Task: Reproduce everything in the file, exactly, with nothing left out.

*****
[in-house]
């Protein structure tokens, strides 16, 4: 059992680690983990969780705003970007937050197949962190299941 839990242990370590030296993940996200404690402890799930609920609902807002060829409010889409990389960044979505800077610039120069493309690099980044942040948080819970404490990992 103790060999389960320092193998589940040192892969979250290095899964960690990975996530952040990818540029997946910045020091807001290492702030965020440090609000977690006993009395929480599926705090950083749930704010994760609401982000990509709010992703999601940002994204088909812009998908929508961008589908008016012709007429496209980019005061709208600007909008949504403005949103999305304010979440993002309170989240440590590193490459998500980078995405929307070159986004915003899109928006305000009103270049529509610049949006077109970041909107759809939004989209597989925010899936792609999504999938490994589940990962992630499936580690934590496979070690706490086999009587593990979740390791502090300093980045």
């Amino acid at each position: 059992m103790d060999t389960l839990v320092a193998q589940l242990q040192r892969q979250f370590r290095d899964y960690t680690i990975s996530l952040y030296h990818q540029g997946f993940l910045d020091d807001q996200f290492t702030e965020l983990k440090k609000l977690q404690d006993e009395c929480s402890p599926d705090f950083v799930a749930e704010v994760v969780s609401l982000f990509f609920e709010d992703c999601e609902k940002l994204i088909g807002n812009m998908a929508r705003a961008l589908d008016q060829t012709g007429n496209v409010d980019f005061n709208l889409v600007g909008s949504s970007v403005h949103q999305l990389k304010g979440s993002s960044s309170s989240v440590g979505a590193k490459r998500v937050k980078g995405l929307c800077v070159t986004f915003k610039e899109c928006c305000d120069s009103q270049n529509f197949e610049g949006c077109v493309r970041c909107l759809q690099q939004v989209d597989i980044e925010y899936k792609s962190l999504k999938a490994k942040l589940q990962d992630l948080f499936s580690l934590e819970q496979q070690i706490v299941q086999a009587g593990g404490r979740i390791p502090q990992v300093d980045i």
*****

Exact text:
[in-house]
């Protein structure tokens, strides 16, 4: 059992680690983990969780705003970007937050197949962190299941 839990242990370590030296993940996200404690402890799930609920609902807002060829409010889409990389960044979505800077610039120069493309690099980044942040948080819970404490990992 103790060999389960320092193998589940040192892969979250290095899964960690990975996530952040990818540029997946910045020091807001290492702030965020440090609000977690006993009395929480599926705090950083749930704010994760609401982000990509709010992703999601940002994204088909812009998908929508961008589908008016012709007429496209980019005061709208600007909008949504403005949103999305304010979440993002309170989240440590590193490459998500980078995405929307070159986004915003899109928006305000009103270049529509610049949006077109970041909107759809939004989209597989925010899936792609999504999938490994589940990962992630499936580690934590496979070690706490086999009587593990979740390791502090300093980045």
């Amino acid at each position: 059992m103790d060999t389960l839990v320092a193998q589940l242990q040192r892969q979250f370590r290095d899964y960690t680690i990975s996530l952040y030296h990818q540029g997946f993940l910045d020091d807001q996200f290492t702030e965020l983990k440090k609000l977690q404690d006993e009395c929480s402890p599926d705090f950083v799930a749930e704010v994760v969780s609401l982000f990509f609920e709010d992703c999601e609902k940002l994204i088909g807002n812009m998908a929508r705003a961008l589908d008016q060829t012709g007429n496209v409010d980019f005061n709208l889409v600007g909008s949504s970007v403005h949103q999305l990389k304010g979440s993002s960044s309170s989240v440590g979505a590193k490459r998500v937050k980078g995405l929307c800077v070159t986004f915003k610039e899109c928006c305000d120069s009103q270049n529509f197949e610049g949006c077109v493309r970041c909107l759809q690099q939004v989209d597989i980044e925010y899936k792609s962190l999504k999938a490994k942040l589940q990962d992630l948080f499936s580690l934590e819970q496979q070690i706490v299941q086999a009587g593990g404490r979740i390791p502090q990992v300093d980045i």